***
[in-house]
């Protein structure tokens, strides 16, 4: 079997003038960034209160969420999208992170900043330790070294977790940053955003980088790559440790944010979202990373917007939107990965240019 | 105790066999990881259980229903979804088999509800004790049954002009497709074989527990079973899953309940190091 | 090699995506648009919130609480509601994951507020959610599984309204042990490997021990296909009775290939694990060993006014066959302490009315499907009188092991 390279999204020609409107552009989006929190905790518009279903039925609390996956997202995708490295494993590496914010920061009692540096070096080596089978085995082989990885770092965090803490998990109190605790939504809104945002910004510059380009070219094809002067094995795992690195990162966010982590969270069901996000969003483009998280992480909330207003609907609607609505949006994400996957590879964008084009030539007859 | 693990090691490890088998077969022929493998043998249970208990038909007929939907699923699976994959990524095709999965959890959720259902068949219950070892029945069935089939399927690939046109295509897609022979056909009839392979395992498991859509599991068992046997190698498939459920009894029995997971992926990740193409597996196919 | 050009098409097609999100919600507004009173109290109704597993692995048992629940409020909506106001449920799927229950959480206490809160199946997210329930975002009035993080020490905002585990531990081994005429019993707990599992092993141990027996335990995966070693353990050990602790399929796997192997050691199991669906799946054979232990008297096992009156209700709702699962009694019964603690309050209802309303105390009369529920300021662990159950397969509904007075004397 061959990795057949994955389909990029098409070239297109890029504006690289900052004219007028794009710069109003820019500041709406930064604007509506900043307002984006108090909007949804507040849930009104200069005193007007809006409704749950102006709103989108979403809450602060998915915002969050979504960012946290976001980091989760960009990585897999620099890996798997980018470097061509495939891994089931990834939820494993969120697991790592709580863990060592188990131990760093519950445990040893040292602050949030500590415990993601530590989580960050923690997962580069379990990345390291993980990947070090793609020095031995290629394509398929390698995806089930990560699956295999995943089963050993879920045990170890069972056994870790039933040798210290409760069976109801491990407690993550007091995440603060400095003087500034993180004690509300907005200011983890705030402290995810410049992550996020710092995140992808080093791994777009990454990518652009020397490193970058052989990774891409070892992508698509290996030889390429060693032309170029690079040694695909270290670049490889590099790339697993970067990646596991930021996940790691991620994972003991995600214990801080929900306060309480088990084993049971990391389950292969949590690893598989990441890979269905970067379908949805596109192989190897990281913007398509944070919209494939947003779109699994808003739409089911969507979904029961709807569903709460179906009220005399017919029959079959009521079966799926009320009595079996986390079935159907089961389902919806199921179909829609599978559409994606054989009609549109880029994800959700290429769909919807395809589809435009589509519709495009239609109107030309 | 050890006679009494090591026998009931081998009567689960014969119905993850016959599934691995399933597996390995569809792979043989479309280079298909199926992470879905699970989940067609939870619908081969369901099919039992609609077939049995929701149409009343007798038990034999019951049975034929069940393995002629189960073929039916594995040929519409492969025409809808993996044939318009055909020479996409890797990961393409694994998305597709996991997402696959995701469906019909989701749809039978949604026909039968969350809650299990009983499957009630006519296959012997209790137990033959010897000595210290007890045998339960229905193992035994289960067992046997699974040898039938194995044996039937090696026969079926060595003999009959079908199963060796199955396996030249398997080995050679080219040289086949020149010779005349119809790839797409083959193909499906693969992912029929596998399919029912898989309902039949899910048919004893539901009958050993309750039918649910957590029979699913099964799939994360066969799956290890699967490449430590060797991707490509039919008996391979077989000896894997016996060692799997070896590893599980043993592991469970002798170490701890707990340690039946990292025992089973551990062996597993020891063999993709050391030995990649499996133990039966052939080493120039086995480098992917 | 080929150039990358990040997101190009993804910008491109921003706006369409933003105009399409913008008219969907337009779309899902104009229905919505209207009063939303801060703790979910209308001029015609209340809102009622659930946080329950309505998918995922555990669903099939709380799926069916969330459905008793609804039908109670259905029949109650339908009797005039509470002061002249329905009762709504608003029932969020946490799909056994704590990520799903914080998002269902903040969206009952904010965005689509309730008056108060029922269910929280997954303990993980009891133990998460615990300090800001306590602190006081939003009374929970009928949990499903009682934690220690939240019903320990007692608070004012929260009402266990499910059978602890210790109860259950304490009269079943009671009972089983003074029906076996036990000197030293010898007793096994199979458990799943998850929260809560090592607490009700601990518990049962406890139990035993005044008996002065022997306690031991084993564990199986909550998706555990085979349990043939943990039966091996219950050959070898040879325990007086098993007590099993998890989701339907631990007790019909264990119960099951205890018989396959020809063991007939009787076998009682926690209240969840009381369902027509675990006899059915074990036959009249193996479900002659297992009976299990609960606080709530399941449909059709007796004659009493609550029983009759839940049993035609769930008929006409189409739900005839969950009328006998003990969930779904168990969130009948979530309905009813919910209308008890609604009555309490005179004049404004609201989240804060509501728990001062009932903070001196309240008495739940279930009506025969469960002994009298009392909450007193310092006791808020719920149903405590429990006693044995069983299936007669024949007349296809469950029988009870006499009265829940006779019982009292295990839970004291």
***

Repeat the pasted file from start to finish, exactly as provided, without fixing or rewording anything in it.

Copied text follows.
[in-house]
């Protein structure tokens, strides 16, 4: 079997003038960034209160969420999208992170900043330790070294977790940053955003980088790559440790944010979202990373917007939107990965240019 | 105790066999990881259980229903979804088999509800004790049954002009497709074989527990079973899953309940190091 | 090699995506648009919130609480509601994951507020959610599984309204042990490997021990296909009775290939694990060993006014066959302490009315499907009188092991 390279999204020609409107552009989006929190905790518009279903039925609390996956997202995708490295494993590496914010920061009692540096070096080596089978085995082989990885770092965090803490998990109190605790939504809104945002910004510059380009070219094809002067094995795992690195990162966010982590969270069901996000969003483009998280992480909330207003609907609607609505949006994400996957590879964008084009030539007859 | 693990090691490890088998077969022929493998043998249970208990038909007929939907699923699976994959990524095709999965959890959720259902068949219950070892029945069935089939399927690939046109295509897609022979056909009839392979395992498991859509599991068992046997190698498939459920009894029995997971992926990740193409597996196919 | 050009098409097609999100919600507004009173109290109704597993692995048992629940409020909506106001449920799927229950959480206490809160199946997210329930975002009035993080020490905002585990531990081994005429019993707990599992092993141990027996335990995966070693353990050990602790399929796997192997050691199991669906799946054979232990008297096992009156209700709702699962009694019964603690309050209802309303105390009369529920300021662990159950397969509904007075004397 061959990795057949994955389909990029098409070239297109890029504006690289900052004219007028794009710069109003820019500041709406930064604007509506900043307002984006108090909007949804507040849930009104200069005193007007809006409704749950102006709103989108979403809450602060998915915002969050979504960012946290976001980091989760960009990585897999620099890996798997980018470097061509495939891994089931990834939820494993969120697991790592709580863990060592188990131990760093519950445990040893040292602050949030500590415990993601530590989580960050923690997962580069379990990345390291993980990947070090793609020095031995290629394509398929390698995806089930990560699956295999995943089963050993879920045990170890069972056994870790039933040798210290409760069976109801491990407690993550007091995440603060400095003087500034993180004690509300907005200011983890705030402290995810410049992550996020710092995140992808080093791994777009990454990518652009020397490193970058052989990774891409070892992508698509290996030889390429060693032309170029690079040694695909270290670049490889590099790339697993970067990646596991930021996940790691991620994972003991995600214990801080929900306060309480088990084993049971990391389950292969949590690893598989990441890979269905970067379908949805596109192989190897990281913007398509944070919209494939947003779109699994808003739409089911969507979904029961709807569903709460179906009220005399017919029959079959009521079966799926009320009595079996986390079935159907089961389902919806199921179909829609599978559409994606054989009609549109880029994800959700290429769909919807395809589809435009589509519709495009239609109107030309 | 050890006679009494090591026998009931081998009567689960014969119905993850016959599934691995399933597996390995569809792979043989479309280079298909199926992470879905699970989940067609939870619908081969369901099919039992609609077939049995929701149409009343007798038990034999019951049975034929069940393995002629189960073929039916594995040929519409492969025409809808993996044939318009055909020479996409890797990961393409694994998305597709996991997402696959995701469906019909989701749809039978949604026909039968969350809650299990009983499957009630006519296959012997209790137990033959010897000595210290007890045998339960229905193992035994289960067992046997699974040898039938194995044996039937090696026969079926060595003999009959079908199963060796199955396996030249398997080995050679080219040289086949020149010779005349119809790839797409083959193909499906693969992912029929596998399919029912898989309902039949899910048919004893539901009958050993309750039918649910957590029979699913099964799939994360066969799956290890699967490449430590060797991707490509039919008996391979077989000896894997016996060692799997070896590893599980043993592991469970002798170490701890707990340690039946990292025992089973551990062996597993020891063999993709050391030995990649499996133990039966052939080493120039086995480098992917 | 080929150039990358990040997101190009993804910008491109921003706006369409933003105009399409913008008219969907337009779309899902104009229905919505209207009063939303801060703790979910209308001029015609209340809102009622659930946080329950309505998918995922555990669903099939709380799926069916969330459905008793609804039908109670259905029949109650339908009797005039509470002061002249329905009762709504608003029932969020946490799909056994704590990520799903914080998002269902903040969206009952904010965005689509309730008056108060029922269910929280997954303990993980009891133990998460615990300090800001306590602190006081939003009374929970009928949990499903009682934690220690939240019903320990007692608070004012929260009402266990499910059978602890210790109860259950304490009269079943009671009972089983003074029906076996036990000197030293010898007793096994199979458990799943998850929260809560090592607490009700601990518990049962406890139990035993005044008996002065022997306690031991084993564990199986909550998706555990085979349990043939943990039966091996219950050959070898040879325990007086098993007590099993998890989701339907631990007790019909264990119960099951205890018989396959020809063991007939009787076998009682926690209240969840009381369902027509675990006899059915074990036959009249193996479900002659297992009976299990609960606080709530399941449909059709007796004659009493609550029983009759839940049993035609769930008929006409189409739900005839969950009328006998003990969930779904168990969130009948979530309905009813919910209308008890609604009555309490005179004049404004609201989240804060509501728990001062009932903070001196309240008495739940279930009506025969469960002994009298009392909450007193310092006791808020719920149903405590429990006693044995069983299936007669024949007349296809469950029988009870006499009265829940006779019982009292295990839970004291």